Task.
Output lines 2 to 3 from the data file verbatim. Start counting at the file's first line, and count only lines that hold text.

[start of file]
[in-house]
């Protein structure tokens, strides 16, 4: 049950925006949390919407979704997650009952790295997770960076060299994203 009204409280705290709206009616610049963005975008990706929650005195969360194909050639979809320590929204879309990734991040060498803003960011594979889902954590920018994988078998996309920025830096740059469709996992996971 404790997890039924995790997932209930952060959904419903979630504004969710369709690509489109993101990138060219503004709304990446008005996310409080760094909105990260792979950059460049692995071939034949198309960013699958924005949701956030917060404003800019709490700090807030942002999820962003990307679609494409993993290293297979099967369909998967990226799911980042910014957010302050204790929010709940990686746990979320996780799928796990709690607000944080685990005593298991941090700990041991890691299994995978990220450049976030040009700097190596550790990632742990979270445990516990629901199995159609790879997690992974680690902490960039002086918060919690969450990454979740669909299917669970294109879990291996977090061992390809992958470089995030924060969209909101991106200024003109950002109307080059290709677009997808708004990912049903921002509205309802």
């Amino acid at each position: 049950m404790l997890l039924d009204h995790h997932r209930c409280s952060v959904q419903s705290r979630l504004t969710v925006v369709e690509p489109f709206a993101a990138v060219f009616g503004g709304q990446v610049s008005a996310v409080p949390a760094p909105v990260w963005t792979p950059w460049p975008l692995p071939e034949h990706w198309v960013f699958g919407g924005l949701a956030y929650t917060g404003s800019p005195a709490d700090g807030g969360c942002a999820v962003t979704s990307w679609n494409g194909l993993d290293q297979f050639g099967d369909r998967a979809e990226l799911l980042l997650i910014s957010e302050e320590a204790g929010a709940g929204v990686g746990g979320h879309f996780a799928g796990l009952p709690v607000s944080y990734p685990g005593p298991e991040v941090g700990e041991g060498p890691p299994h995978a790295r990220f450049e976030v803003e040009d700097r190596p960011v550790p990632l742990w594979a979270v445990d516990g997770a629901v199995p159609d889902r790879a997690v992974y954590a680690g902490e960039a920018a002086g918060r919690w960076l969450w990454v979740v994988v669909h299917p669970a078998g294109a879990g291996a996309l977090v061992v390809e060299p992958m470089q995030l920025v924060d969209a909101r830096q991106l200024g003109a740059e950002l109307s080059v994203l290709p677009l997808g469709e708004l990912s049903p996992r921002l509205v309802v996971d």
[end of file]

């Protein structure tokens, strides 16, 4: 049950925006949390919407979704997650009952790295997770960076060299994203 009204409280705290709206009616610049963005975008990706929650005195969360194909050639979809320590929204879309990734991040060498803003960011594979889902954590920018994988078998996309920025830096740059469709996992996971 404790997890039924995790997932209930952060959904419903979630504004969710369709690509489109993101990138060219503004709304990446008005996310409080760094909105990260792979950059460049692995071939034949198309960013699958924005949701956030917060404003800019709490700090807030942002999820962003990307679609494409993993290293297979099967369909998967990226799911980042910014957010302050204790929010709940990686746990979320996780799928796990709690607000944080685990005593298991941090700990041991890691299994995978990220450049976030040009700097190596550790990632742990979270445990516990629901199995159609790879997690992974680690902490960039002086918060919690969450990454979740669909299917669970294109879990291996977090061992390809992958470089995030924060969209909101991106200024003109950002109307080059290709677009997808708004990912049903921002509205309802």
């Amino acid at each position: 049950m404790l997890l039924d009204h995790h997932r209930c409280s952060v959904q419903s705290r979630l504004t969710v925006v369709e690509p489109f709206a993101a990138v060219f009616g503004g709304q990446v610049s008005a996310v409080p949390a760094p909105v990260w963005t792979p950059w460049p975008l692995p071939e034949h990706w198309v960013f699958g919407g924005l949701a956030y929650t917060g404003s800019p005195a709490d700090g807030g969360c942002a999820v962003t979704s990307w679609n494409g194909l993993d290293q297979f050639g099967d369909r998967a979809e990226l799911l980042l997650i910014s957010e302050e320590a204790g929010a709940g929204v990686g746990g979320h879309f996780a799928g796990l009952p709690v607000s944080y990734p685990g005593p298991e991040v941090g700990e041991g060498p890691p299994h995978a790295r990220f450049e976030v803003e040009d700097r190596p960011v550790p990632l742990w594979a979270v445990d516990g997770a629901v199995p159609d889902r790879a997690v992974y954590a680690g902490e960039a920018a002086g918060r919690w960076l969450w990454v979740v994988v669909h299917p669970a078998g294109a879990g291996a996309l977090v061992v390809e060299p992958m470089q995030l920025v924060d969209a909101r830096q991106l200024g003109a740059e950002l109307s080059v994203l290709p677009l997808g469709e708004l990912s049903p996992r921002l509205v309802v996971d």